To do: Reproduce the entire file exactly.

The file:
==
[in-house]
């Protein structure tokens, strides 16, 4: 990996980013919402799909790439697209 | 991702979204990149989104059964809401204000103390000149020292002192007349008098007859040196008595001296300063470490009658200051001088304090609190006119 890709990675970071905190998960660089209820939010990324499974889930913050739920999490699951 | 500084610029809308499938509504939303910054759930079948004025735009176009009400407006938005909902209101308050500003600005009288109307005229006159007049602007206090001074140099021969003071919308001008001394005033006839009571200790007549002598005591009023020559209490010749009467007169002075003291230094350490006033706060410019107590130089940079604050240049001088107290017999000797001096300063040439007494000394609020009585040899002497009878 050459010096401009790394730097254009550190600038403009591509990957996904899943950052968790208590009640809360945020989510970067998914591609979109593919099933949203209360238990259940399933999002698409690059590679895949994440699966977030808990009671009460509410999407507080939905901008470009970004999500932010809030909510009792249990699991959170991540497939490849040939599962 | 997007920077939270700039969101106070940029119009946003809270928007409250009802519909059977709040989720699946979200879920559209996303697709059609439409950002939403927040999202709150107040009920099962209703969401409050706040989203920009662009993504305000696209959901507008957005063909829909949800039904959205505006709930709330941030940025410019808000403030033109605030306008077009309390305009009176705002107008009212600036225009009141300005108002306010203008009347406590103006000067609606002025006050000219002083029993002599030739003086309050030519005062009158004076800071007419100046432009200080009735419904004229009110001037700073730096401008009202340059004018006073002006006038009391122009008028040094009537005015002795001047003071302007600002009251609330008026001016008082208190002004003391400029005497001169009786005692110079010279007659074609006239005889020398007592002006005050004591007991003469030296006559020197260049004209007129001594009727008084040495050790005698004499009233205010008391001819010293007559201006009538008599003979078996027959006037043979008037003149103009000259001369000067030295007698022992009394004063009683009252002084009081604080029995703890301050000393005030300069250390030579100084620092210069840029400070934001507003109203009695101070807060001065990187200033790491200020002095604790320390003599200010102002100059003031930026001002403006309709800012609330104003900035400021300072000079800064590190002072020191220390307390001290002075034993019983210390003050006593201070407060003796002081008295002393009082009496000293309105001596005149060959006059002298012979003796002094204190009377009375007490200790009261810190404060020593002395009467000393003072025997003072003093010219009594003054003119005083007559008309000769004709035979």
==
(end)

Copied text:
[in-house]
């Protein structure tokens, strides 16, 4: 990996980013919402799909790439697209 | 991702979204990149989104059964809401204000103390000149020292002192007349008098007859040196008595001296300063470490009658200051001088304090609190006119 890709990675970071905190998960660089209820939010990324499974889930913050739920999490699951 | 500084610029809308499938509504939303910054759930079948004025735009176009009400407006938005909902209101308050500003600005009288109307005229006159007049602007206090001074140099021969003071919308001008001394005033006839009571200790007549002598005591009023020559209490010749009467007169002075003291230094350490006033706060410019107590130089940079604050240049001088107290017999000797001096300063040439007494000394609020009585040899002497009878 050459010096401009790394730097254009550190600038403009591509990957996904899943950052968790208590009640809360945020989510970067998914591609979109593919099933949203209360238990259940399933999002698409690059590679895949994440699966977030808990009671009460509410999407507080939905901008470009970004999500932010809030909510009792249990699991959170991540497939490849040939599962 | 997007920077939270700039969101106070940029119009946003809270928007409250009802519909059977709040989720699946979200879920559209996303697709059609439409950002939403927040999202709150107040009920099962209703969401409050706040989203920009662009993504305000696209959901507008957005063909829909949800039904959205505006709930709330941030940025410019808000403030033109605030306008077009309390305009009176705002107008009212600036225009009141300005108002306010203008009347406590103006000067609606002025006050000219002083029993002599030739003086309050030519005062009158004076800071007419100046432009200080009735419904004229009110001037700073730096401008009202340059004018006073002006006038009391122009008028040094009537005015002795001047003071302007600002009251609330008026001016008082208190002004003391400029005497001169009786005692110079010279007659074609006239005889020398007592002006005050004591007991003469030296006559020197260049004209007129001594009727008084040495050790005698004499009233205010008391001819010293007559201006009538008599003979078996027959006037043979008037003149103009000259001369000067030295007698022992009394004063009683009252002084009081604080029995703890301050000393005030300069250390030579100084620092210069840029400070934001507003109203009695101070807060001065990187200033790491200020002095604790320390003599200010102002100059003031930026001002403006309709800012609330104003900035400021300072000079800064590190002072020191220390307390001290002075034993019983210390003050006593201070407060003796002081008295002393009082009496000293309105001596005149060959006059002298012979003796002094204190009377009375007490200790009261810190404060020593002395009467000393003072025997003072003093010219009594003054003119005083007559008309000769004709035979």